In the South African War New Zealand contributed 6,500 men and over £113,000 of public donations. (287) Maori were not allowed to enlist as a contingent but some managed to enlist as individuals.
Overall, 59 men died in the South African War and 160 died of the effects of disease, accidents and wounds. (289)
About 50 memorials were raised to the South African War in New Zealand: 'All but one were completed within six years of peace. The memorials preserve in stone the imperial sentiments which
inspired New Zealand's involvement in the war' (see NZ
The New Zealand troops went as volunteers and had to buy their own kit and quickly gained a reputation as effective 'rough riders' and 'troopers' - 'rugged, enterprising and ready to throw away the rule book' (292) - in an emerging tradition of amateur soldiering in the increasingly guerrilla war with the Boers.
Jingoism and intolerance of dissent ran high in New Zealand and the war and its celebration provided a strong unifying theme of nascent Kiwi nationalism in remote and sparsely settled areas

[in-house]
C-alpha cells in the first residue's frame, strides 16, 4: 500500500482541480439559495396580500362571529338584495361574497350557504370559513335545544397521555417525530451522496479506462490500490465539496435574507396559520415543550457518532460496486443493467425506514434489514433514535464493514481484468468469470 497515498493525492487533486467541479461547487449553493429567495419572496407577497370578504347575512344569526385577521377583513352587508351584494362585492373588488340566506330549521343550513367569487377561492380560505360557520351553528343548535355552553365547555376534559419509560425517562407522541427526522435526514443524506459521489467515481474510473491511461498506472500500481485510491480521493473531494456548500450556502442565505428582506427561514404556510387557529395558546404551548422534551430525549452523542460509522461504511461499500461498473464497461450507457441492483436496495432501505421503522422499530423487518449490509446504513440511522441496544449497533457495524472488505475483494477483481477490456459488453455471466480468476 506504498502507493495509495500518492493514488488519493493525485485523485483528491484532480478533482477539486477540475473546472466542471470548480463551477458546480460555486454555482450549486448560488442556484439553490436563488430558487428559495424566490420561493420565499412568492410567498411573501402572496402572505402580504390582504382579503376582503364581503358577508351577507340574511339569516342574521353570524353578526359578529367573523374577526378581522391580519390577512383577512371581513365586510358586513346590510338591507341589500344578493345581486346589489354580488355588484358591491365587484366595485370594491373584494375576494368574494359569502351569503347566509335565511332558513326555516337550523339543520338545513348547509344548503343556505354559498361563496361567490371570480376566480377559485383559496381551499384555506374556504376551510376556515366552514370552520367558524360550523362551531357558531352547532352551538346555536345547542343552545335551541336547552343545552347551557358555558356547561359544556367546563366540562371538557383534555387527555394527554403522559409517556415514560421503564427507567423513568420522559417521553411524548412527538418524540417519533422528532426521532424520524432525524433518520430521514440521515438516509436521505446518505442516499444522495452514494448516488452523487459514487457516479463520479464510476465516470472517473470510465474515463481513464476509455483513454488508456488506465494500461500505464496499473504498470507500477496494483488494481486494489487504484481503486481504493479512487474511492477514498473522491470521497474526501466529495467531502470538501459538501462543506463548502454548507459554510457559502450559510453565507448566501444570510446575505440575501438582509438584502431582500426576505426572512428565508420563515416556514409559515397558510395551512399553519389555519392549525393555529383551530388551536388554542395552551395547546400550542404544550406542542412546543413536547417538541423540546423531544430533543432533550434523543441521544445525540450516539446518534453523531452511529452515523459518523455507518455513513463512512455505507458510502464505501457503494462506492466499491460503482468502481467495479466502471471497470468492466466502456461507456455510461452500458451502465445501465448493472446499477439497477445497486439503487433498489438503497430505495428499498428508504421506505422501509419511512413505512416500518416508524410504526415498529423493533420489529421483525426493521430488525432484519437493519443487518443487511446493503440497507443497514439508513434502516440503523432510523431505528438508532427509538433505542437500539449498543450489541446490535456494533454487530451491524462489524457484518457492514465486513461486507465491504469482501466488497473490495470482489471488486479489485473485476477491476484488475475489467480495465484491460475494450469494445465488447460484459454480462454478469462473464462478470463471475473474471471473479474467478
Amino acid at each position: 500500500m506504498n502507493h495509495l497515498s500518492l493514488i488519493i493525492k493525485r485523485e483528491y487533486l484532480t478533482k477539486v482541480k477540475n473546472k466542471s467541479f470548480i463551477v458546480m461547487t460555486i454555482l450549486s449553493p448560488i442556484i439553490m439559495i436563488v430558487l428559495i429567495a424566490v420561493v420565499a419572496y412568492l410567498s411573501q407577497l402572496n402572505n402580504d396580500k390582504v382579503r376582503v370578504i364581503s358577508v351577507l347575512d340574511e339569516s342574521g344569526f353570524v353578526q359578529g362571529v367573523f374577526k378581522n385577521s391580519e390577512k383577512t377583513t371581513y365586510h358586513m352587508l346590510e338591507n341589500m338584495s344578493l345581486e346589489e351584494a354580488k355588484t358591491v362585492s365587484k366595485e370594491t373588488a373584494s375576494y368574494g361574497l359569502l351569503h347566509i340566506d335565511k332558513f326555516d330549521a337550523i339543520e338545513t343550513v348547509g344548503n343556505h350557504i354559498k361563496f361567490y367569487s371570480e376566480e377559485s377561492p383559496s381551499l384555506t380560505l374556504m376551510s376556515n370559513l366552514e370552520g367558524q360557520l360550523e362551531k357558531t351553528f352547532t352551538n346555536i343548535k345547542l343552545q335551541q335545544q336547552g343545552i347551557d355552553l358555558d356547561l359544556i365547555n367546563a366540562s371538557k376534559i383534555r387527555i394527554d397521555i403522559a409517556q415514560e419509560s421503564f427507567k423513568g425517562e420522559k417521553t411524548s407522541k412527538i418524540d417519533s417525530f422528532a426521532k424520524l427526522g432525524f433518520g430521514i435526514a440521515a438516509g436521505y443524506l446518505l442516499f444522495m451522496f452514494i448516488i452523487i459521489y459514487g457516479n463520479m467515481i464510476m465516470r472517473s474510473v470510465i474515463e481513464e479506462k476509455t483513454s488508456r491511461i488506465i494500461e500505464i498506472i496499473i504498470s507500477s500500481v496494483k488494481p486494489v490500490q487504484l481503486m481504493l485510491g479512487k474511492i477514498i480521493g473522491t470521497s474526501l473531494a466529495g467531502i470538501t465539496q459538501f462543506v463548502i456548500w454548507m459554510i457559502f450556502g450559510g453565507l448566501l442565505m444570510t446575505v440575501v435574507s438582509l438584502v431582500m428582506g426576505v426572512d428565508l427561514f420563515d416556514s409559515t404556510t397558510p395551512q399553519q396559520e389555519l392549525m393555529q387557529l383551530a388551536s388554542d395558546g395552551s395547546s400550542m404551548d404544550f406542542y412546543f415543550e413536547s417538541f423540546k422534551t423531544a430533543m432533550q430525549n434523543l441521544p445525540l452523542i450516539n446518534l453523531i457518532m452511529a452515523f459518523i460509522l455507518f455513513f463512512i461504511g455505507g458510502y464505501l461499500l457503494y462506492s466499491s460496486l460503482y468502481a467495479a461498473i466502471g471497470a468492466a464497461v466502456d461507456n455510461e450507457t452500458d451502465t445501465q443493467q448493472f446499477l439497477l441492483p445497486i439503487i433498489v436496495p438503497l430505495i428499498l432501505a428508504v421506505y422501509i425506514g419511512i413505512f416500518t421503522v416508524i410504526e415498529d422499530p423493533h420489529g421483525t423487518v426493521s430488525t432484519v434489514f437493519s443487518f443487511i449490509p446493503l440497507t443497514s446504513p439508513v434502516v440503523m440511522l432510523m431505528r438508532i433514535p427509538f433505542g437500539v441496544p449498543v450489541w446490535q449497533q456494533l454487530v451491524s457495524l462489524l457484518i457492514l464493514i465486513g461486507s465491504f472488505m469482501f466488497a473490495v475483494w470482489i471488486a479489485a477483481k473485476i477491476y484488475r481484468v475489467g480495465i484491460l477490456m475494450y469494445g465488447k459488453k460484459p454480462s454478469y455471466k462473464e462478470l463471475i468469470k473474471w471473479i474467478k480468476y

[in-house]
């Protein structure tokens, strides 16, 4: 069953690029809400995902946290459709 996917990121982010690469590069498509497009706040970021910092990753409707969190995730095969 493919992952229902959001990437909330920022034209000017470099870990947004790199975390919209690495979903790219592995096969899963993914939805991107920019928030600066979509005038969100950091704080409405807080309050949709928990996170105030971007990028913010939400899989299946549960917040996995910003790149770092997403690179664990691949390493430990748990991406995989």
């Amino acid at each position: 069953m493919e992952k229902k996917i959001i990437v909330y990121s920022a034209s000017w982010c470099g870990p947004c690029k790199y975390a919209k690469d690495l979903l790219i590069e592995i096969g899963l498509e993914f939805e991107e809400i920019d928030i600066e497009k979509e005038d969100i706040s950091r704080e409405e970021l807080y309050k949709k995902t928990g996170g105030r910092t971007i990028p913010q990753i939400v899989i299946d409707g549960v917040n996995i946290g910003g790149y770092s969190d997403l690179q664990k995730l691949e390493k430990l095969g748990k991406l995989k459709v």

The NZ Expeditionary Force
On August 4, 1914 the British Empire declared war on the Central Powers. New Zealand legislators immediately responded with the offer of an Expeditionary Force on 5th August. This was
accepted seven days later. The main body of the NZEF sailed from Wellington on 16th October under the belief they would be fighting on the Western Front. The NZEF included a 439-strong Maori
But the entry of the Ottoman Empire into the war changed that and after training in Egypt with the Australian force the Australian and New Zealand Army Corps were formed. There was a fabulous fracas in Cairo - the Battle of the Waza on good Friday 1915 over adulterated alcohol, high prices and the isolation of troop with VD in special compounds (296-7) before the troops were shipped to Lemnos and from there to Gallipoli in the Dardanelles.
The landing was a disaster and one in five of the 3,000 NZ troops landed on the first day - 25th April - became casualties. A terrible stalemate began with the ANZAC troops pinned down in a small